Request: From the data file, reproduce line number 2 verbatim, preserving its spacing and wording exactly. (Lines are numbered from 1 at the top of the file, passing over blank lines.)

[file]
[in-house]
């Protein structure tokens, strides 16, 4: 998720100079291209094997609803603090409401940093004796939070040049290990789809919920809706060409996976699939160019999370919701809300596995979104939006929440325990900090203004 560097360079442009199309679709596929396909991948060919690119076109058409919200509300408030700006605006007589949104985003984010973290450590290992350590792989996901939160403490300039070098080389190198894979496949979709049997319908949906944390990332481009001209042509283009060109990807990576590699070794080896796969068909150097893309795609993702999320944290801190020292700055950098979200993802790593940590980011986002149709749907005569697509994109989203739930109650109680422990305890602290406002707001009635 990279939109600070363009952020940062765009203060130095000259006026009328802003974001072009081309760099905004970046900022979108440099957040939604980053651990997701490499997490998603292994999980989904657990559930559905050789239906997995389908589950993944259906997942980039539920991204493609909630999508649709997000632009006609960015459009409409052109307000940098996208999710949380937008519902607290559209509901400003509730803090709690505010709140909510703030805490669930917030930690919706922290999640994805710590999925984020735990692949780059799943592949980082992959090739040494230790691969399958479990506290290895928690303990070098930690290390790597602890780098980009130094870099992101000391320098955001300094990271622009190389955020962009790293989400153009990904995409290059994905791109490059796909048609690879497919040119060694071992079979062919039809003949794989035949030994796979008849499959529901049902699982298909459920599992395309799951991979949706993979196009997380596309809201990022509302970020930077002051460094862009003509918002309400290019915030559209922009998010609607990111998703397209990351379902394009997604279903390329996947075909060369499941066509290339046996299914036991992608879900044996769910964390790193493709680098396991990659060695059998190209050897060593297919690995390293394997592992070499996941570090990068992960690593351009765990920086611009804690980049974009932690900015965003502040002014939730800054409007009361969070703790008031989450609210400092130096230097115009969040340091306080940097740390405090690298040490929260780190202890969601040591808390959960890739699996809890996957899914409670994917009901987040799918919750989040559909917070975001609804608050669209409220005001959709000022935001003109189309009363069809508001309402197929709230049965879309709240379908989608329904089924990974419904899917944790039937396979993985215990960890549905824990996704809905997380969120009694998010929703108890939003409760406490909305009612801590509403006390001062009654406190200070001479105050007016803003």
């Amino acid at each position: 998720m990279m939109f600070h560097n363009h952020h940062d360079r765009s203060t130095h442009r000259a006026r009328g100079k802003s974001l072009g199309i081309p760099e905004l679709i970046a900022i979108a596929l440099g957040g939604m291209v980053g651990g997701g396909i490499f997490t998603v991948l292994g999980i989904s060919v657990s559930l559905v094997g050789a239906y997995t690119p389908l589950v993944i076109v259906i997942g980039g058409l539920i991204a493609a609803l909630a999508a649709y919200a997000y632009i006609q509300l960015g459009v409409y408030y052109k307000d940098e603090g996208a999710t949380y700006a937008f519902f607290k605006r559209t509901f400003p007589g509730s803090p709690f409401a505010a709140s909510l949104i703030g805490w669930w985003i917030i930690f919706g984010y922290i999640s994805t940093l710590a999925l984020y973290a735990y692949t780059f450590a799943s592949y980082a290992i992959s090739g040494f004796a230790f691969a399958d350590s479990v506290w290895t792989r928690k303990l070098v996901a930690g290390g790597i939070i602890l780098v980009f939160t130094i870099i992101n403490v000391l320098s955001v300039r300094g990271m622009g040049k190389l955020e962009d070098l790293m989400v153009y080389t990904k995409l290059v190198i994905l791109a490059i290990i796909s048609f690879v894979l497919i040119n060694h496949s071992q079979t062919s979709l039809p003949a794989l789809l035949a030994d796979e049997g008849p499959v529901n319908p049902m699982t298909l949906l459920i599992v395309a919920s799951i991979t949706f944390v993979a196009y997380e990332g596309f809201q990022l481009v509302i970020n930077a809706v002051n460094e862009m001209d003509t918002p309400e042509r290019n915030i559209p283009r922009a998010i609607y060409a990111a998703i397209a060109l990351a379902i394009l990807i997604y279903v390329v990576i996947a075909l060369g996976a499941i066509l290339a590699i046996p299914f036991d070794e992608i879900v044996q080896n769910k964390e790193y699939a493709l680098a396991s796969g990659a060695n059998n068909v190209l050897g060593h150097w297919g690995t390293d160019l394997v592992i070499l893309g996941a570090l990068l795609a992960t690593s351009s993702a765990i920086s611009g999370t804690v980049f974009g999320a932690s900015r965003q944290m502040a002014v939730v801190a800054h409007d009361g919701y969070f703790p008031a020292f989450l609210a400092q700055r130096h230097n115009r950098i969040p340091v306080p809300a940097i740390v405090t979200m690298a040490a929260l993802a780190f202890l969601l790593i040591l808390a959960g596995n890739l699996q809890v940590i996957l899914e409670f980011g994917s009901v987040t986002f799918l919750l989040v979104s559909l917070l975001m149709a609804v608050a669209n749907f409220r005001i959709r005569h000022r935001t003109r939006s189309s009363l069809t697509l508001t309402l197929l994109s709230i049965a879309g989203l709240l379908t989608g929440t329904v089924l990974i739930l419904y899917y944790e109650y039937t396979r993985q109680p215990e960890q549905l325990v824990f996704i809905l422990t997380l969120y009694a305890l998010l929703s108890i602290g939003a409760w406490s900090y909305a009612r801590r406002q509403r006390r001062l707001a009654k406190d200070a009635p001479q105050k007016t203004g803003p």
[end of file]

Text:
């Protein structure tokens, strides 16, 4: 998720100079291209094997609803603090409401940093004796939070040049290990789809919920809706060409996976699939160019999370919701809300596995979104939006929440325990900090203004 560097360079442009199309679709596929396909991948060919690119076109058409919200509300408030700006605006007589949104985003984010973290450590290992350590792989996901939160403490300039070098080389190198894979496949979709049997319908949906944390990332481009001209042509283009060109990807990576590699070794080896796969068909150097893309795609993702999320944290801190020292700055950098979200993802790593940590980011986002149709749907005569697509994109989203739930109650109680422990305890602290406002707001009635 990279939109600070363009952020940062765009203060130095000259006026009328802003974001072009081309760099905004970046900022979108440099957040939604980053651990997701490499997490998603292994999980989904657990559930559905050789239906997995389908589950993944259906997942980039539920991204493609909630999508649709997000632009006609960015459009409409052109307000940098996208999710949380937008519902607290559209509901400003509730803090709690505010709140909510703030805490669930917030930690919706922290999640994805710590999925984020735990692949780059799943592949980082992959090739040494230790691969399958479990506290290895928690303990070098930690290390790597602890780098980009130094870099992101000391320098955001300094990271622009190389955020962009790293989400153009990904995409290059994905791109490059796909048609690879497919040119060694071992079979062919039809003949794989035949030994796979008849499959529901049902699982298909459920599992395309799951991979949706993979196009997380596309809201990022509302970020930077002051460094862009003509918002309400290019915030559209922009998010609607990111998703397209990351379902394009997604279903390329996947075909060369499941066509290339046996299914036991992608879900044996769910964390790193493709680098396991990659060695059998190209050897060593297919690995390293394997592992070499996941570090990068992960690593351009765990920086611009804690980049974009932690900015965003502040002014939730800054409007009361969070703790008031989450609210400092130096230097115009969040340091306080940097740390405090690298040490929260780190202890969601040591808390959960890739699996809890996957899914409670994917009901987040799918919750989040559909917070975001609804608050669209409220005001959709000022935001003109189309009363069809508001309402197929709230049965879309709240379908989608329904089924990974419904899917944790039937396979993985215990960890549905824990996704809905997380969120009694998010929703108890939003409760406490909305009612801590509403006390001062009654406190200070001479105050007016803003």